Last night I saw Kevin O'Leary, the CBC's new guru of greed. He may one day be to finance, what Don Cherry is to hockey. He is on a show called the "Lang and O'Leary Exchange". As it says in his bio on CBC, "O'Leary is opinionated, ruthless, he hungers for big deals and loves to take control. Yet he made his millions helping children learn how to read." Isn't that sweet? He also calls himself an "Eco-preneur", because his company "Englobe" saves the environment. Well if he's an ecopreneur, I'm a skeptopreneur.*
Kevin was speaking about the proposed US regulations that will prevent banks from creating another financial crisis, and he proclaimed that Obama's regulations are going to destroy the only thing that is actually making money any more. According to Kevin our only way to wealth is by using ever more complicated investment "strategies" (I call them PWDs, or Pacts with the Devil). Kevin also says about Obama "Somebody has to stop him!!!". Kevin wants to see the American banking CEO's left alone, because "They are greedy people, and greed is good!!!" and "They are my kind of people."
Apparently, Kevin is no longer the kind of people who make their millions helping little children learn to read.
Does this seem right? You take a pile of money, and double it just by swapping things around and playing with the figures. Forget about lending money to businesses and homeowners when you have this kind of return on investment available.
Personally I think the banking CEO's have now completely lost their minds. I heard one of them, in front of a senate inquiry tell this story to explain the financial crisis. He said "My daughter called me from school, she was worried because she heard there was a financial crisis. She said 'Daddy, everybody says there's a financial crisis. What's a financial crisis?' and I told her 'A financial crisis is something that happens every five to seven years'".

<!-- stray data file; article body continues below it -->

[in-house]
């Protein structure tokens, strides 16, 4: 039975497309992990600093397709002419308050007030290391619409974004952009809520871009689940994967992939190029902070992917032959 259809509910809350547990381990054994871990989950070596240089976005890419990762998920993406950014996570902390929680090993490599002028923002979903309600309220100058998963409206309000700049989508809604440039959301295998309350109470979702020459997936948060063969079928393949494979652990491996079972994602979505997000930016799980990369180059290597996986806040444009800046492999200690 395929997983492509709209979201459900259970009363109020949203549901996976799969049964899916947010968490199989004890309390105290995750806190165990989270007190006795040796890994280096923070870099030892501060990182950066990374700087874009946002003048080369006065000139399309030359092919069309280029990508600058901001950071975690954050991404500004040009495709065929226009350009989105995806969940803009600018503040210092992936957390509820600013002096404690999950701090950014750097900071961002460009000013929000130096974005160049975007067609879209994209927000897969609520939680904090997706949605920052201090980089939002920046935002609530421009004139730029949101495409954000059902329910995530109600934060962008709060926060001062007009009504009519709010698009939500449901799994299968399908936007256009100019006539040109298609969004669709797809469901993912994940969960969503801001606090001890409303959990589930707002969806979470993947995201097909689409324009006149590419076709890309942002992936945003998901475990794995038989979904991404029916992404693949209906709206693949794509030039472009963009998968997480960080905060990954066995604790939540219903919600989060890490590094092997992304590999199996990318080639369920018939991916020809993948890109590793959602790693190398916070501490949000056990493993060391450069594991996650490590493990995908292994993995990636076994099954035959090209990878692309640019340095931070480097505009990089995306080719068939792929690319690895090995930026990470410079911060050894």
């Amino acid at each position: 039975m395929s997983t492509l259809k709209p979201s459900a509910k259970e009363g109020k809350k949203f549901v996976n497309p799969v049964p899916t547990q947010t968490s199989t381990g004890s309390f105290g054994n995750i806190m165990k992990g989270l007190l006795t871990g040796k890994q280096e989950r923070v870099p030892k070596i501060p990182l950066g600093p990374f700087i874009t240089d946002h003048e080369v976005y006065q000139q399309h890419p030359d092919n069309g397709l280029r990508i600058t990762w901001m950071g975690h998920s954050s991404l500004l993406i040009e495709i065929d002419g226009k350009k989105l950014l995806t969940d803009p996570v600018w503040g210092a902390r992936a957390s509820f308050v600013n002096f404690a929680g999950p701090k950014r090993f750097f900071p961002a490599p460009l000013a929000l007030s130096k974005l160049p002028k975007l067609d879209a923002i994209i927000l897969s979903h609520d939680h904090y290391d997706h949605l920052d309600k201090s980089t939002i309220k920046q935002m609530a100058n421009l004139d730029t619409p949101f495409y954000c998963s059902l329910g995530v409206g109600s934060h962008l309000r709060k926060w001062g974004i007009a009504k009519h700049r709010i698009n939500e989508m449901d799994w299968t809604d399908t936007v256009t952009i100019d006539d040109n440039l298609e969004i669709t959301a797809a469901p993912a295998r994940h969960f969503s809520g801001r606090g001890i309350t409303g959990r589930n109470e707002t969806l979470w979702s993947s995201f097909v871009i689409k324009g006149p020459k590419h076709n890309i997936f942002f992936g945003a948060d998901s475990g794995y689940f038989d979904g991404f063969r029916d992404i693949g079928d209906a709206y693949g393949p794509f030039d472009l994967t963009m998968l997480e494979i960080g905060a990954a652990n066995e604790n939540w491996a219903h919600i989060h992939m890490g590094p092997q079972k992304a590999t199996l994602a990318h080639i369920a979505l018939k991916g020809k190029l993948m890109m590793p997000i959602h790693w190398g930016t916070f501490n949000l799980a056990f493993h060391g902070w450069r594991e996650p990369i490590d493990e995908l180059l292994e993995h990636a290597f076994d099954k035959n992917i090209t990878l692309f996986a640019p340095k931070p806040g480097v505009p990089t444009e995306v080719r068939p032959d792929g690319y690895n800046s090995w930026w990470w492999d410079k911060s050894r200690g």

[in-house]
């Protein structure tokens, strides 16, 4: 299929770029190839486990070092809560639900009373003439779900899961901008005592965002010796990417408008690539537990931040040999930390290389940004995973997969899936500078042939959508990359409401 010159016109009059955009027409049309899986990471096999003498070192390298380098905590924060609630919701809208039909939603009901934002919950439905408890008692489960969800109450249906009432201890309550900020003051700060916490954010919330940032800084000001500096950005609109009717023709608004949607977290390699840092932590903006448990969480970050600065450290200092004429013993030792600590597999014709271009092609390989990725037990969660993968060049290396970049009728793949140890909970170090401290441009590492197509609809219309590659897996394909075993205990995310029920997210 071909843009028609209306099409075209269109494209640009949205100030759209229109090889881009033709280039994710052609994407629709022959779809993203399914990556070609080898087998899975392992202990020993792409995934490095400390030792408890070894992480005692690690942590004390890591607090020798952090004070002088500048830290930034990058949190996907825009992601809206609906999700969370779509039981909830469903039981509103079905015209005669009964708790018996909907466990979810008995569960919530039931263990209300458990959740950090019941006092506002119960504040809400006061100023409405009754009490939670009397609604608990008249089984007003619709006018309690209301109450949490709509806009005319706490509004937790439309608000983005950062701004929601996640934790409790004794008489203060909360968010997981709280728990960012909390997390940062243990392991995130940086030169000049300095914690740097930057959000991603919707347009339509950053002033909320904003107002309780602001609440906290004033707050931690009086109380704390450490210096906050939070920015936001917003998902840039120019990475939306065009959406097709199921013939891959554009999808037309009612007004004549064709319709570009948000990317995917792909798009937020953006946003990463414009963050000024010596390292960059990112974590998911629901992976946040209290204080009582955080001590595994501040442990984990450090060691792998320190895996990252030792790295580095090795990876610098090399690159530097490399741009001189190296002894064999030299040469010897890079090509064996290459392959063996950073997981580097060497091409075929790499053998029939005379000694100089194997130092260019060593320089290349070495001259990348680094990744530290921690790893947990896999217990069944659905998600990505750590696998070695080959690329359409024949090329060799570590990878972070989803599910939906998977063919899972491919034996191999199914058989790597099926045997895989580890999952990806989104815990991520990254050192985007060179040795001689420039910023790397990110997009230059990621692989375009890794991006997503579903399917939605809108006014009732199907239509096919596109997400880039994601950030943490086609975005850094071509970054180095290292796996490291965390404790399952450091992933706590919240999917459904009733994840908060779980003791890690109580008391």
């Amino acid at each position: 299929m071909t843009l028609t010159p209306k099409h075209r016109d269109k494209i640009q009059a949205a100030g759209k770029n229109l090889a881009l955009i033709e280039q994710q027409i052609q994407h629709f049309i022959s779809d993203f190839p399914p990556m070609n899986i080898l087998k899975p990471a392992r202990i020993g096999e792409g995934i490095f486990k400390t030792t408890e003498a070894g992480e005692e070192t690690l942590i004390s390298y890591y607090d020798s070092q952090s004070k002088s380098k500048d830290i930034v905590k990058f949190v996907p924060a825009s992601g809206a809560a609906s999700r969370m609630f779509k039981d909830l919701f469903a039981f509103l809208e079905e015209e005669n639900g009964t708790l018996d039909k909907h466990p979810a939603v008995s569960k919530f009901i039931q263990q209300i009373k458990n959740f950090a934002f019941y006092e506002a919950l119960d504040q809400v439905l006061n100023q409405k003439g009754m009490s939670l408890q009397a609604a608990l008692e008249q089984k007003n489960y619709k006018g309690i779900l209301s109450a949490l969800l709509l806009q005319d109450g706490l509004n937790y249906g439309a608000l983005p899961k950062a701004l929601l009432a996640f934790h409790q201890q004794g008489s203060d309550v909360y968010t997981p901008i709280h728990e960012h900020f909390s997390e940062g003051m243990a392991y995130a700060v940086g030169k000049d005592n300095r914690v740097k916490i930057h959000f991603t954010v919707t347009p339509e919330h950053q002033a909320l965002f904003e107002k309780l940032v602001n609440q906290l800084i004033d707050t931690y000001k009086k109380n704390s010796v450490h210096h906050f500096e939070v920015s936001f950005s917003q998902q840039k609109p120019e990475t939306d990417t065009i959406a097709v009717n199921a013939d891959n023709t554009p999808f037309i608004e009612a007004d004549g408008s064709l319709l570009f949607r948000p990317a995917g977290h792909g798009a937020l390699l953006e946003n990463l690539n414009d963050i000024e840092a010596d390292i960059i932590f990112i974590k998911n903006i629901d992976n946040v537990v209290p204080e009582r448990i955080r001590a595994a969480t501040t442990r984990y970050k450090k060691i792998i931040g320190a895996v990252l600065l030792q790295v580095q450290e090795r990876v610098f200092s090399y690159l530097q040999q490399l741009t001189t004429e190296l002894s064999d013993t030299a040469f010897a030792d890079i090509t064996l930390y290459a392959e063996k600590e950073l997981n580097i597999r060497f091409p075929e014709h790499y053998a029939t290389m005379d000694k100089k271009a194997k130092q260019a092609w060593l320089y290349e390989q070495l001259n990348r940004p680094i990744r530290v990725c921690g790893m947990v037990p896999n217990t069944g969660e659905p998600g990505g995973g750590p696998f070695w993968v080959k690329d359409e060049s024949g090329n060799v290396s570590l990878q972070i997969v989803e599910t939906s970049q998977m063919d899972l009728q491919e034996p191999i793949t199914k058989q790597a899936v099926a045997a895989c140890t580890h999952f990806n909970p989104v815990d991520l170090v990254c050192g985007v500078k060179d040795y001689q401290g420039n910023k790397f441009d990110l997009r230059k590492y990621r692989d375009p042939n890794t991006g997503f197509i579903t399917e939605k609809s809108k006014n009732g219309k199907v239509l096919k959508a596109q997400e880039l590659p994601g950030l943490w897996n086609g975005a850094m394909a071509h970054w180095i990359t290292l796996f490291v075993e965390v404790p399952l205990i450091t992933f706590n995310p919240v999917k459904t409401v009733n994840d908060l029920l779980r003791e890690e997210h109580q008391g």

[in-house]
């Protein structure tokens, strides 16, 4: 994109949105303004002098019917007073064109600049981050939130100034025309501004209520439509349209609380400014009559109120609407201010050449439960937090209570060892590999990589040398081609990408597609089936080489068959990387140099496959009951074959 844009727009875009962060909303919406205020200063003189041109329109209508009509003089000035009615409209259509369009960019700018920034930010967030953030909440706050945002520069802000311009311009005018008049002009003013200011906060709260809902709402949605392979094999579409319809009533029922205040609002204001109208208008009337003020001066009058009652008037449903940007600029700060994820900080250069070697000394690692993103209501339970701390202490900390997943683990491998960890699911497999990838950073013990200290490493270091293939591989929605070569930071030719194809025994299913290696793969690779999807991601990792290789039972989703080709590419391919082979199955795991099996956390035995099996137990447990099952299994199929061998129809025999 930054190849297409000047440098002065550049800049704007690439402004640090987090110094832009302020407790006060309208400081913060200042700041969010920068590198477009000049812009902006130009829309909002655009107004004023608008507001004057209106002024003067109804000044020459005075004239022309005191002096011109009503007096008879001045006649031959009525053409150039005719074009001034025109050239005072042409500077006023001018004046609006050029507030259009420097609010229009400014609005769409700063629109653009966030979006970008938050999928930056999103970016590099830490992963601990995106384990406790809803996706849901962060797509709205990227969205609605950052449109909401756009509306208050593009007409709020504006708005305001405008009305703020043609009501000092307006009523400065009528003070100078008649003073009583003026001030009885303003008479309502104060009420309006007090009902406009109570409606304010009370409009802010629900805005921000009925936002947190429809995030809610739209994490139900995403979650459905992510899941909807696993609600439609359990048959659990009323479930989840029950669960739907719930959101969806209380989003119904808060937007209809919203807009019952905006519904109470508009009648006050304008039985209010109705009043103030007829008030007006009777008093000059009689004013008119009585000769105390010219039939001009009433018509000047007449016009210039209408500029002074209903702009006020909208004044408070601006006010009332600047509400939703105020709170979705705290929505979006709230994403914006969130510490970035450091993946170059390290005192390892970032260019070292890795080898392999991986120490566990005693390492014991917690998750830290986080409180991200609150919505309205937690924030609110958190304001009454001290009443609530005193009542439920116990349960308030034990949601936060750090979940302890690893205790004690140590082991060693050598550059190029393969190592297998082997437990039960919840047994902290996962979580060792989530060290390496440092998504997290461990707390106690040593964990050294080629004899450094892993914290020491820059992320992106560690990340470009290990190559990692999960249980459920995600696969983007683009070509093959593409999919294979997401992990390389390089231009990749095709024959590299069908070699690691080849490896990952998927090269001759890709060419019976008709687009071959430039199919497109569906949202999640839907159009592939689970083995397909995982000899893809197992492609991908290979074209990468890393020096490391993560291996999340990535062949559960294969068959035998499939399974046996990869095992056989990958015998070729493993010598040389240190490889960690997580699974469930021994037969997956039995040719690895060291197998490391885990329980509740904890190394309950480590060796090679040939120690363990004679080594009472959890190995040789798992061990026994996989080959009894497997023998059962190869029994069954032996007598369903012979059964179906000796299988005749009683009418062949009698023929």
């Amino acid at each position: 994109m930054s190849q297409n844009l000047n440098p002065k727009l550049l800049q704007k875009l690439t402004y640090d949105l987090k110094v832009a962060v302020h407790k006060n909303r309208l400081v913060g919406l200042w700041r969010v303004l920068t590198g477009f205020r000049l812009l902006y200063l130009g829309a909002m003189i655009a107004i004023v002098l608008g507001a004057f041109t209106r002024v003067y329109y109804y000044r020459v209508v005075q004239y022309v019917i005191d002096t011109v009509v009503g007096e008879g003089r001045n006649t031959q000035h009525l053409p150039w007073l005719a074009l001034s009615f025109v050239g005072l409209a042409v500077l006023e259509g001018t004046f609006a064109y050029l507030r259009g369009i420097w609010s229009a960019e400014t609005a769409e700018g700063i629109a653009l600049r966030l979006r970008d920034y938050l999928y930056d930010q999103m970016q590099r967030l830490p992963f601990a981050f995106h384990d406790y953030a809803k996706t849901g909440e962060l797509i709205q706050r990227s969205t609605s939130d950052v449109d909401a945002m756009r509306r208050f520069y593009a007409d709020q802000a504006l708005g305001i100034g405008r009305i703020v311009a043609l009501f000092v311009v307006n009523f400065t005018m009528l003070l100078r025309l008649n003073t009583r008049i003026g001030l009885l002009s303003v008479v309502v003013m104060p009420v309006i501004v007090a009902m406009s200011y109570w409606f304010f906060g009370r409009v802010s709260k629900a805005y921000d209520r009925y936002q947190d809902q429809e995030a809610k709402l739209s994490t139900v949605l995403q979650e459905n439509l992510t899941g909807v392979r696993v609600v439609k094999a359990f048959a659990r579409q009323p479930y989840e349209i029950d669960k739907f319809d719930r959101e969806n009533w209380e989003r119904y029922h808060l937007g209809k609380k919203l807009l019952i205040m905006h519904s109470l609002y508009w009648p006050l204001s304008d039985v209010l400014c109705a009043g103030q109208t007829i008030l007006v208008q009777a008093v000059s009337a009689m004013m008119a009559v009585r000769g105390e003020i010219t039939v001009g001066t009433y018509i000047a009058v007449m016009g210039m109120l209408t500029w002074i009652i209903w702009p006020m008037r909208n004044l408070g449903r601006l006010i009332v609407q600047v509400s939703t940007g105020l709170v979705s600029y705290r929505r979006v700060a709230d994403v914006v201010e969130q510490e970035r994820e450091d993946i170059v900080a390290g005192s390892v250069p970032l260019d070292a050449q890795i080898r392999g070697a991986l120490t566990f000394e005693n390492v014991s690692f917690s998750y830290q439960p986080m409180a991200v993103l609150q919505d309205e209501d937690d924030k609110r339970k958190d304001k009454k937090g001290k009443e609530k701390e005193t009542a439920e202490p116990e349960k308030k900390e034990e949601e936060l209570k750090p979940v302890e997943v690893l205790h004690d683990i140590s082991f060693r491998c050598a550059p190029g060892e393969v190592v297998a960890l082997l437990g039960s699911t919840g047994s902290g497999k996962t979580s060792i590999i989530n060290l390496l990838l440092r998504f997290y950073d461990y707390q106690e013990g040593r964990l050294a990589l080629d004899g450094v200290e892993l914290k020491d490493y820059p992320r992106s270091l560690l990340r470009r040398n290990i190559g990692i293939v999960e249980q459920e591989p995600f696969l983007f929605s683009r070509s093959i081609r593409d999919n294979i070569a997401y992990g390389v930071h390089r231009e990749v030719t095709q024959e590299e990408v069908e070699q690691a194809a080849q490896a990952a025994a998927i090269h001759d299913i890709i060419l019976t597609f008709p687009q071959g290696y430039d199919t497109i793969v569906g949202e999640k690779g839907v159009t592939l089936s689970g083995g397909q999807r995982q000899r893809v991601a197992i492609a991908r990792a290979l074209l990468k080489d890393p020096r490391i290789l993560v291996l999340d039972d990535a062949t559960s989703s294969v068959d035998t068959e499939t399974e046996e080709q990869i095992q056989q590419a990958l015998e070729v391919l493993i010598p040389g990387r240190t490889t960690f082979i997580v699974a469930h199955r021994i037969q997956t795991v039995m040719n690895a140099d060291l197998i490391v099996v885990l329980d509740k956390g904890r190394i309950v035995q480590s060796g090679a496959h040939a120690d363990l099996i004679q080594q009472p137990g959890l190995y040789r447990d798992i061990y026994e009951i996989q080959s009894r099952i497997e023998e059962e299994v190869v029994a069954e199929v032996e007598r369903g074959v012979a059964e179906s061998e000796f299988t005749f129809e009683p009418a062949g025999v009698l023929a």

I have no idea why a banking CEO found it necessary to tell this childish story to a senate inquiry, or actually why the CEO himself would be worth tens of millions a year, when he is incapable of running a bank that does not collapse every few years, and thinks financial crashes as normal. He doesn't even seem to be interested in why they happen or how to stop them. Apparently he makes money no matter what. Then the inquiry had to listen to a CEO who explained how they were cutting secretary's salaries to make the bank run better. I don't want them to cut secretaries' salaries, I want them to cut the CEO's salaries. And cut the million dollar bonuses.
So apparently we don't make money with hard work, with thrift or saving any more. The way to riches is with accounting tricks, Ponzi schemes, golden parachutes, bailouts and a call upon the power of "Greed". Is that really the way to prosperity? Even if we don't think so now, put Kevin O'Leary on TV for a while, and some Canadians are going to believe him.
* About "Environmental" companies like O'Leary's Englobe, and why this raises red flags for me. About ten years ago I invested in a company called "Phillips Environmental", which was in the same business as Englobe, getting rid of waste, toxic stuff etc., with an emphasis on re-use of chemicals. It did sound promising, and they did a lot of business, because there is so much demand for the service. A nice clean way to get rid of every kind of hazardous toxic waste, with no liability for the customer. Unfortunately, in this business, the customers rarely ask questions once the waste is gone. If the customers don't care, then who does? The owners of the waste removal company are the only ones who care whether they live up to their promises. This is an unusual ethical challenge. Phillips succumbed to the temptation, and started dumping their toxic waste illegally, and got caught. I luckily had gotten out early, because I know somebody in the environmental movement. When I told her of my "green" investment, she said "I don't think so". She had been asking questions about Phillips Environmental, and they were blocking her from finding out what they were up to. Now I don't think I would ever trust an environmental company led by someone who says "greed is good", and "greedy people are my kind of people". I would be more likely to start an investigation.